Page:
5. The learned Munsif who tried the suit held that attachment and sale of the liability, of the debt due by the defendants first set, for payment of the unpaid purchase money was lawful and valid and that, therefore, the plaintiffs were the owners of the same; that the matters in dispute on the settlement of which the unpaid purchase money under the sale-deed dated November 7, 1951 became payable, had been settled, and that the defendants first set were liable to pay the same; that the suit filed within limitation; that the suit was not bad for nonjoinder of the necessary parties and was not liable to be stayed on account of the pendency of Suit No. 7 of 1959 in the Court of the Civil Judge, Aligarh or the First Appeal No, 621 of 1959 pending in the High Court; that the plaintiffs were entitled to a decree even without a succession certificate and also to a charge on the aforesaid house for the recovery of the amount; and in the result he decreed the suit in favour of the plaintiffs for of recovery of Rs. 3750/- along with future interest at four per cent per annum. Further, six months' time was allowed for payment of the decretal amount failing which the aforesaid house was declared liable to be sold for its recovery and a preliminary decree under order XXXIV, Rule 4 of the Code of Civil Procedure was ordered to be prepared accordingly.
6. The defendants first set appealed to the District Court. The appeal was heard by the Court of Additional Civil Judge, Aligarh and dismissed by judgment dated October 16, 1967 confirming the findings and decree of the trial court.
7. Mr. R. R. Agarwal, learned counsel for the appellants, urged before me, firstly that the plaintiff-respondents had no right to sue as the attachment and sale of the liability for unpaid purchase money in question was contingent on the happening of an event which may or may not happen at all and was, therefore, not liable to be attached or sold in execution of a decree by reason of the prohibition contained in clause (m) of the proviso to Sub-section (1) of Section 60 of the Code of Civil Procedure, 1908; and secondly that the suit being one for recovery of unpaid purchase money, it was barred by time under Article 111 of the Indian Limitation Act, 1908 the corresponding Article of the Limitation Act, 1963 being Article 53 which prescribes a limitation of three years from the time fixed for completing the sale, or (where the title is accepted after the time fixed for completion) the date of the acceptance, which according to the learned counsel was November 1, 1955, when the suit for partition was decided.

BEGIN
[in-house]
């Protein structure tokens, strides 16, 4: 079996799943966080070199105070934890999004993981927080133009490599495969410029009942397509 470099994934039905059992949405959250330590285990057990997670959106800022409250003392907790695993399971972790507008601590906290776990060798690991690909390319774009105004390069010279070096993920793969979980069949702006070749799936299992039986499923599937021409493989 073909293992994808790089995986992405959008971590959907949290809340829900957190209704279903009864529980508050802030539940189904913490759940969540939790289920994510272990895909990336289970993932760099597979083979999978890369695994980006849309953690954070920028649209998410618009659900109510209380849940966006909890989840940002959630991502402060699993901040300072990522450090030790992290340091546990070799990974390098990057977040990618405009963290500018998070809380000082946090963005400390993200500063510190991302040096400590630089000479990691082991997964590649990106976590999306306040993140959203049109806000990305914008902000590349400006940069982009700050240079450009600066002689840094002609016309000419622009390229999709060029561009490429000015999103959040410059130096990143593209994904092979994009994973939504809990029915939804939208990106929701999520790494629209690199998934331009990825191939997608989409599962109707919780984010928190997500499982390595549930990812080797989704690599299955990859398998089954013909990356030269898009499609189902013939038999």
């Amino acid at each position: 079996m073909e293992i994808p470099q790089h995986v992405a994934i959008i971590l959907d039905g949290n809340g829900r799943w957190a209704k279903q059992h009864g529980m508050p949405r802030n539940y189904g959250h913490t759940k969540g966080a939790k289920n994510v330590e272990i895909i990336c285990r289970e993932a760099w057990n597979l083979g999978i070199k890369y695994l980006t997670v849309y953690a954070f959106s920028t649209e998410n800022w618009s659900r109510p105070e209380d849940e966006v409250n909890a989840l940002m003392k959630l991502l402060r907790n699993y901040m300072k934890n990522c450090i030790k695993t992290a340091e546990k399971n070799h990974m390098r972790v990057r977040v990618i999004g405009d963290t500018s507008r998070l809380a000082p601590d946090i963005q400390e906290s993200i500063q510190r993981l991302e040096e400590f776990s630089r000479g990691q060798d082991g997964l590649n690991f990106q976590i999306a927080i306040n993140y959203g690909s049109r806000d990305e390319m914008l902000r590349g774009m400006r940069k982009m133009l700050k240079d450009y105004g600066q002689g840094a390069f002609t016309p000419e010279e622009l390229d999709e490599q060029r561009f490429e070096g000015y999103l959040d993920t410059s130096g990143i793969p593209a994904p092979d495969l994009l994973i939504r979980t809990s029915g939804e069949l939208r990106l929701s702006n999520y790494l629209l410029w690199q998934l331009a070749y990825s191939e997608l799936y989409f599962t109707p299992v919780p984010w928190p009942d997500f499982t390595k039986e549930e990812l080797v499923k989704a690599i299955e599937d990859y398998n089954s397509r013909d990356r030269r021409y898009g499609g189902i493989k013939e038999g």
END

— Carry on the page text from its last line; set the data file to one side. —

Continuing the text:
8. With regard to the first contention raised by the learned counsel for the appellants the relevant terms of the sale deed must now be noticed. The suit for partition (Suit No. 54 of 1949) was pending when the sale deed was executed. It was stipulated that in case the property in suit goes out of the possession of Smt. Bhagwati Devi under the decree in Suit No. 54 of 1949 then in that case the purchaser shall have a right to choose and take any property of the rental value of Rs. 50/- per month out of the properties allotted to the vendee Hari Mohan and he will be bound to transfer to her property so chosen by Smt. Bhagwati Devi and in case the vendor failed to do so the purchaser Smt. Bhagwati Devi would be entitled to recover the entire sale consideration with interest thereon at 6 per cent per annum. It was also agreed that in case the vendor Hari Mohan was allotted property of a rental value less than Rs. 50/- per month, then in that case, the vendor will be entitled to that property and for recovery of a proportionate amount of balance out of the sale consideration. The amount of Rs. 3750/- was left as amanat, i.e., in trust for fulfillment of these conditions and was to be payable to the vendor when the said conditions were fulfilled. Now Suit No. 54 of 1949 was decided on November 1, 1955. Under the decree in that suit some of the land included in the property sold to Smt. Bhagwati Devi was allotted to the Qura of the plaintiff of Suit No. 54 of 1949 and instead some cash amount was awarded as compensation to the defendant-appellants in the present case. On these facts it was found by the two courts below that the conditions on the fulfillment of which the amount of Rs. 3750/- was payable had been fulfilled.